Other objects, advantages, and novel features of the invention will become more apparent from the following detailed description when taken in conjunction with the accompanying drawings.

BRIEF DESCRIPTION OF THE DRAWINGS

FIG. 1 is a schematic view of a typical distribution of a memory in which plural COM components are loaded concurrently by an application;

FIG. 2 is a schematic view of a typical distribution of a memory in which two DLLs are loaded concurrently by an application;

FIG. 3 is a schematic view of a typical distribution of a memory in which two SLLs are loaded concurrently by an application;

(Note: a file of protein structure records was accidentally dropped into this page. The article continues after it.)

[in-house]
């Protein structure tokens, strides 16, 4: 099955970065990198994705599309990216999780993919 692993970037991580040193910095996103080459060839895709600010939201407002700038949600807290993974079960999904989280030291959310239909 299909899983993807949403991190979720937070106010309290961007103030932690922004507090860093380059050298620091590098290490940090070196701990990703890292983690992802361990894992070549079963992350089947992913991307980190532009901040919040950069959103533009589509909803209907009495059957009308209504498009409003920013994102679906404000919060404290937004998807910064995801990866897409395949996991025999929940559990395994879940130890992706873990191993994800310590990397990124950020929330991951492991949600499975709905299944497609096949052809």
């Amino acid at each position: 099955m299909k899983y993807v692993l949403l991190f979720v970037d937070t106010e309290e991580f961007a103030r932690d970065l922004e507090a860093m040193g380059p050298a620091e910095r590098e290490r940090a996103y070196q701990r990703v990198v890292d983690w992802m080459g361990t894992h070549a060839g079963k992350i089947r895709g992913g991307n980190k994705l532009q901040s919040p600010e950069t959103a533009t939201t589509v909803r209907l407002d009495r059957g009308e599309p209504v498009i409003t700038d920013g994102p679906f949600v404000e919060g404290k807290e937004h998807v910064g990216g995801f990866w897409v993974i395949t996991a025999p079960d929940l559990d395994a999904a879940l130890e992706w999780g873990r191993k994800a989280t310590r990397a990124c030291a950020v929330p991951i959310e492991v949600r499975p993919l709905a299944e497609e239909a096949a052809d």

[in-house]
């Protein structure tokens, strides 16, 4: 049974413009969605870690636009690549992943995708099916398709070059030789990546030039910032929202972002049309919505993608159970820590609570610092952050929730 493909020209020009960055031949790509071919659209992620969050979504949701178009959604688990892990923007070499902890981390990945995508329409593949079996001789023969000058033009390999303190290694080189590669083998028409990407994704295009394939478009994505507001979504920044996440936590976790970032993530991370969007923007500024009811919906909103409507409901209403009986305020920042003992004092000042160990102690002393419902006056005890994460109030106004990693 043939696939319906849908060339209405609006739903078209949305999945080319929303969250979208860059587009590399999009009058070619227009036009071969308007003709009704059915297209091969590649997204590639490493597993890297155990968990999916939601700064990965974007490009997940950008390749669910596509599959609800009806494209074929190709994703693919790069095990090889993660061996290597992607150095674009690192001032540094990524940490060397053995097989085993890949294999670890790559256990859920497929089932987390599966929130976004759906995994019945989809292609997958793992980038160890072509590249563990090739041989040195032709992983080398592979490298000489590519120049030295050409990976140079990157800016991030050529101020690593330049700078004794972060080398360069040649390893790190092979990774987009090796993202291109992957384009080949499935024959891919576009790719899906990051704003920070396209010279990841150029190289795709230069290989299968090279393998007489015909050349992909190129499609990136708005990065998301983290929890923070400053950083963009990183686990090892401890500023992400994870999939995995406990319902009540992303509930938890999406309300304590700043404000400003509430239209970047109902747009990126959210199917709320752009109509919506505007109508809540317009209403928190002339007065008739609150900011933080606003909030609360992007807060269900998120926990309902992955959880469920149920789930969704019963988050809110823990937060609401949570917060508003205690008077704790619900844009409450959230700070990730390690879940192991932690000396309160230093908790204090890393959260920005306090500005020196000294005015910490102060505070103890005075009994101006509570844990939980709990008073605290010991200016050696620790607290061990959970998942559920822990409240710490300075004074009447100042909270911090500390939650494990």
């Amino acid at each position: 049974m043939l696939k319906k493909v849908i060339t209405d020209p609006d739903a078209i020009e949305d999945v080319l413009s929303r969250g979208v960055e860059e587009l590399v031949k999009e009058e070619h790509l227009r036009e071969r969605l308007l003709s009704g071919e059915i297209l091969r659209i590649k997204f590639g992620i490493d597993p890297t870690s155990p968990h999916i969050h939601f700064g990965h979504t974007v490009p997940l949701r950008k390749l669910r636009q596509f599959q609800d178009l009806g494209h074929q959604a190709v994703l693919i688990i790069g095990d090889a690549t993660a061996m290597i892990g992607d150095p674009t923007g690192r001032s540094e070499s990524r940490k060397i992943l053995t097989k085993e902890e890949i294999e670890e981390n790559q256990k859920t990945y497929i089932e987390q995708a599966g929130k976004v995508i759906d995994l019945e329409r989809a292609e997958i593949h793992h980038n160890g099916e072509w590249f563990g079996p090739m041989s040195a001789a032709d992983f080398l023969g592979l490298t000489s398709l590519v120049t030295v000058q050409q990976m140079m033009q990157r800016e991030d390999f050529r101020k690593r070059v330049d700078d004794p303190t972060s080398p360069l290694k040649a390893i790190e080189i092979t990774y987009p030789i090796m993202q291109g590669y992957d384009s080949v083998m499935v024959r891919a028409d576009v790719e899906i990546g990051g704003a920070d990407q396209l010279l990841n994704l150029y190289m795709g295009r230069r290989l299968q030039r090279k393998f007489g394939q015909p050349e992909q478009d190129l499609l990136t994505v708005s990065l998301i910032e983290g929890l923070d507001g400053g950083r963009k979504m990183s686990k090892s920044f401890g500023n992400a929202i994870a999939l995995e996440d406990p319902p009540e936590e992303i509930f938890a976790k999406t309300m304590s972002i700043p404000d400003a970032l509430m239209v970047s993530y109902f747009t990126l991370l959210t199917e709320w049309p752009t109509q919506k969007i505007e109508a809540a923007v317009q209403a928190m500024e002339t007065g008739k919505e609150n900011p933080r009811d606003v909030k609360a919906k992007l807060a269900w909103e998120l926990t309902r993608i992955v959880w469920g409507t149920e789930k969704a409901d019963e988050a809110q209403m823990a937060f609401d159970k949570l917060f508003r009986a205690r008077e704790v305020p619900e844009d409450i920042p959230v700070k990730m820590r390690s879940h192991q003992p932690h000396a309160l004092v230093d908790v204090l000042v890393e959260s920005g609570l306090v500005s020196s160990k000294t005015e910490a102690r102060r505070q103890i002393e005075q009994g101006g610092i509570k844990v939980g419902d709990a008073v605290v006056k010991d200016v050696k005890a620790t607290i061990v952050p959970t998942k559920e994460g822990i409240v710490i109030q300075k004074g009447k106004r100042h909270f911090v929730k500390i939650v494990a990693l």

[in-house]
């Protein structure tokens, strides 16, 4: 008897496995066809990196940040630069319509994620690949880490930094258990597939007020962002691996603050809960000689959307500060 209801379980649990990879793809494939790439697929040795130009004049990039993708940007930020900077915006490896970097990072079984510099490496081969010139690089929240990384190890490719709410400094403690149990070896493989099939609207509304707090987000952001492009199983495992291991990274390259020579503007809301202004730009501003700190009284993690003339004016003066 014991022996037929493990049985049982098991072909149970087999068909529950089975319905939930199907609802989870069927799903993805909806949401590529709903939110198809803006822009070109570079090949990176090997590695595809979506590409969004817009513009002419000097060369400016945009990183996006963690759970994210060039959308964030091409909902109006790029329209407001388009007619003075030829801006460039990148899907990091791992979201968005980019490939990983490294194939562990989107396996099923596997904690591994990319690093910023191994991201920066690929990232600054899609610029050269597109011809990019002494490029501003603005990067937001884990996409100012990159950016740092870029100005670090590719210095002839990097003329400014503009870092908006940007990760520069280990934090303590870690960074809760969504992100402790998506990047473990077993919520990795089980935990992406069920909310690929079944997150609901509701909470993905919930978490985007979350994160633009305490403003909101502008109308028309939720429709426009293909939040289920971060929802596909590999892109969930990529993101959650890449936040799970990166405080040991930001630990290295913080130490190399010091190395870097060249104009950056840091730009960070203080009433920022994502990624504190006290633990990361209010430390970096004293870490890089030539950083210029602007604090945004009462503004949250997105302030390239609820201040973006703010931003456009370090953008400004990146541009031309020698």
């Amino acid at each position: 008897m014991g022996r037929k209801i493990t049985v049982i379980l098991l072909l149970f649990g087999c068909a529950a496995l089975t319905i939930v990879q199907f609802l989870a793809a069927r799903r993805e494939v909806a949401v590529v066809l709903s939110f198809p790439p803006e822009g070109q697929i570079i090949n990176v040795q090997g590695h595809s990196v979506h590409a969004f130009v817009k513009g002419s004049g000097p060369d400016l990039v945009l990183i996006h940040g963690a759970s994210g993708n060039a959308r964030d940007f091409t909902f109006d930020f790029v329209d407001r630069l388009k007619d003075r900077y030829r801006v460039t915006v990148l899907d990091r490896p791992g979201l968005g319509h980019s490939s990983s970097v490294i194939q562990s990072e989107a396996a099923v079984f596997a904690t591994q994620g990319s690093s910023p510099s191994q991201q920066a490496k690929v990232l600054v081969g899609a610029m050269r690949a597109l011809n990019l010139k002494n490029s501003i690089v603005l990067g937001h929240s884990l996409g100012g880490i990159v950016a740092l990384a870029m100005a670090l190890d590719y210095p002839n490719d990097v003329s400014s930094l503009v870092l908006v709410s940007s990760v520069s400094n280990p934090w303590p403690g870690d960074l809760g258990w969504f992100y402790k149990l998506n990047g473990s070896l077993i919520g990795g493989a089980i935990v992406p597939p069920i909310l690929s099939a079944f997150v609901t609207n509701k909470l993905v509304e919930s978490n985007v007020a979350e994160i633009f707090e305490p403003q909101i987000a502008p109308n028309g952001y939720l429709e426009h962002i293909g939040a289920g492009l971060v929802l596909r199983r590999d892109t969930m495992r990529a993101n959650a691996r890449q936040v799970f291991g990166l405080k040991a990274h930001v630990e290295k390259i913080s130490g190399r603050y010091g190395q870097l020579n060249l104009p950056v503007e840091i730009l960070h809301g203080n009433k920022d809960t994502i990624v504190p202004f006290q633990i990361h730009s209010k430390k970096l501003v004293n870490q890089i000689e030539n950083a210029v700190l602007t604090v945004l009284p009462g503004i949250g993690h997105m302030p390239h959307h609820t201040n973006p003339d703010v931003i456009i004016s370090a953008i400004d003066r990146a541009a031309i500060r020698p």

FIG. 4 is a flowchart of a method for sharing a static link library (SLL) code by dynamic link library (DLL) components and a main program in accordance with the invention; and

FIG. 5 is a schematic view of a distribution of a memory in which plural DLLs are loaded concurrently by a main program in accordance with the invention.

DETAILED DESCRIPTION OF THE PREFERRED EMBODIMENT

In this embodiment, the method is described by, for example, a main program Design_Form.exe and two dynamic link libraries (DLLs) Widget.DLL#1 and Widget.DLL#2, where the program Design_Form.exe loads a core library Core.lib, and the DLLs Widget.DLL#1 and Widget.DLL#2 share the core library Core.lib using corresponding function pointers and global variable pointers. Thus, the memory use is reduced, and the dynamic linking is obtained.